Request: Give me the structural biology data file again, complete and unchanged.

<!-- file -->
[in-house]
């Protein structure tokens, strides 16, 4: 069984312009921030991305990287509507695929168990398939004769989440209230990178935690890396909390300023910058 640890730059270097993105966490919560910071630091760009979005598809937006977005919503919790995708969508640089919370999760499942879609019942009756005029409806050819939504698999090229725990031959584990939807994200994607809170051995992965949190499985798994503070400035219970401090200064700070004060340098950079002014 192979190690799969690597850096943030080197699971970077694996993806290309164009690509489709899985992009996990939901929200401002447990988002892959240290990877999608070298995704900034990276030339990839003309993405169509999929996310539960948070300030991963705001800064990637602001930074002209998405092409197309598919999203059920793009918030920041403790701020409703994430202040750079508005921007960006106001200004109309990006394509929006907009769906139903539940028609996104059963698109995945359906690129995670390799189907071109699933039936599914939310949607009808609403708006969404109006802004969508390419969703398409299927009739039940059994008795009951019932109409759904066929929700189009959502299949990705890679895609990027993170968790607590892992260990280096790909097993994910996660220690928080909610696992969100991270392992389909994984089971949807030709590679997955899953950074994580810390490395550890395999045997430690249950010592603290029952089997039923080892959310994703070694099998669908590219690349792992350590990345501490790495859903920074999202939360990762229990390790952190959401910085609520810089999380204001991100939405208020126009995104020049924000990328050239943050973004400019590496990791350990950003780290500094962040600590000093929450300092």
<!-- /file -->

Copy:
[in-house]
């Protein structure tokens, strides 16, 4: 069984312009921030991305990287509507695929168990398939004769989440209230990178935690890396909390300023910058 640890730059270097993105966490919560910071630091760009979005598809937006977005919503919790995708969508640089919370999760499942879609019942009756005029409806050819939504698999090229725990031959584990939807994200994607809170051995992965949190499985798994503070400035219970401090200064700070004060340098950079002014 192979190690799969690597850096943030080197699971970077694996993806290309164009690509489709899985992009996990939901929200401002447990988002892959240290990877999608070298995704900034990276030339990839003309993405169509999929996310539960948070300030991963705001800064990637602001930074002209998405092409197309598919999203059920793009918030920041403790701020409703994430202040750079508005921007960006106001200004109309990006394509929006907009769906139903539940028609996104059963698109995945359906690129995670390799189907071109699933039936599914939310949607009808609403708006969404109006802004969508390419969703398409299927009739039940059994008795009951019932109409759904066929929700189009959502299949990705890679895609990027993170968790607590892992260990280096790909097993994910996660220690928080909610696992969100991270392992389909994984089971949807030709590679997955899953950074994580810390490395550890395999045997430690249950010592603290029952089997039923080892959310994703070694099998669908590219690349792992350590990345501490790495859903920074999202939360990762229990390790952190959401910085609520810089999380204001991100939405208020126009995104020049924000990328050239943050973004400019590496990791350990950003780290500094962040600590000093929450300092």